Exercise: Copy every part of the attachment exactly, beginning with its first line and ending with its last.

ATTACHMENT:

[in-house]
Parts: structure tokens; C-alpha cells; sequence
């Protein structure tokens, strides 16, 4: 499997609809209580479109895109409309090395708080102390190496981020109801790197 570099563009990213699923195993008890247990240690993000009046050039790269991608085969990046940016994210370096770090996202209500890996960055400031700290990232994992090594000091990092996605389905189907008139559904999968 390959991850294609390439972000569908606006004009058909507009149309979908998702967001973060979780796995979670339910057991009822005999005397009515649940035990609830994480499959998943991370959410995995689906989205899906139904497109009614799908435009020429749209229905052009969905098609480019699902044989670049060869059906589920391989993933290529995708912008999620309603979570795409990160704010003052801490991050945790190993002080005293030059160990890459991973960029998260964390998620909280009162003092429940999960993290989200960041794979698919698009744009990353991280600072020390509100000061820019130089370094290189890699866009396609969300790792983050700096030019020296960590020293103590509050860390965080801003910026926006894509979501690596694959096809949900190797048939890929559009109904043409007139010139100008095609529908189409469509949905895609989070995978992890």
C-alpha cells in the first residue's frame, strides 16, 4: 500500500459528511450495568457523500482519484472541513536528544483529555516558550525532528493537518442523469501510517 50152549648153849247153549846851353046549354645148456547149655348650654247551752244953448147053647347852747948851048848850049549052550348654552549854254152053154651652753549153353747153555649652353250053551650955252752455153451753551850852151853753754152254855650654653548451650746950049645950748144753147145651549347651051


[in-house]
Parts: structure tokens; C-alpha cells; sequence
């Protein structure tokens, strides 16, 4: 499997609809209580479109895109409309090395708080102390190496981020109801790197 570099563009990213699923195993008890247990240690993000009046050039790269991608085969990046940016994210370096770090996202209500890996960055400031700290990232994992090594000091990092996605389905189907008139559904999968 390959991850294609390439972000569908606006004009058909507009149309979908998702967001973060979780796995979670339910057991009822005999005397009515649940035990609830994480499959998943991370959410995995689906989205899906139904497109009614799908435009020429749209229905052009969905098609480019699902044989670049060869059906589920391989993933290529995708912008999620309603979570795409990160704010003052801490991050945790190993002080005293030059160990890459991973960029998260964390998620909280009162003092429940999960993290989200960041794979698919698009744009990353991280600072020390509100000061820019130089370094290189890699866009396609969300790792983050700096030019020296960590020293103590509050860390965080801003910026926006894509979501690596694959096809949900190797048939890929559009109904043409007139010139100008095609529908189409469509949905895609989070995978992890």
C-alpha cells in the first residue's frame, strides 16, 4: 500500500459528511450495568457523500482519484472541513536528544483529555516558550525532528493537518442523469501510517 50152549648153849247153549846851353046549354645148456547149655348650654247551752244953448147053647347852747948851048848850049549052550348654552549854254152053154651652753549153353747153555649652353250053551650955252752455153451753551850852151853753754152254855650654653548451650746950049645950748144753147145651549347651051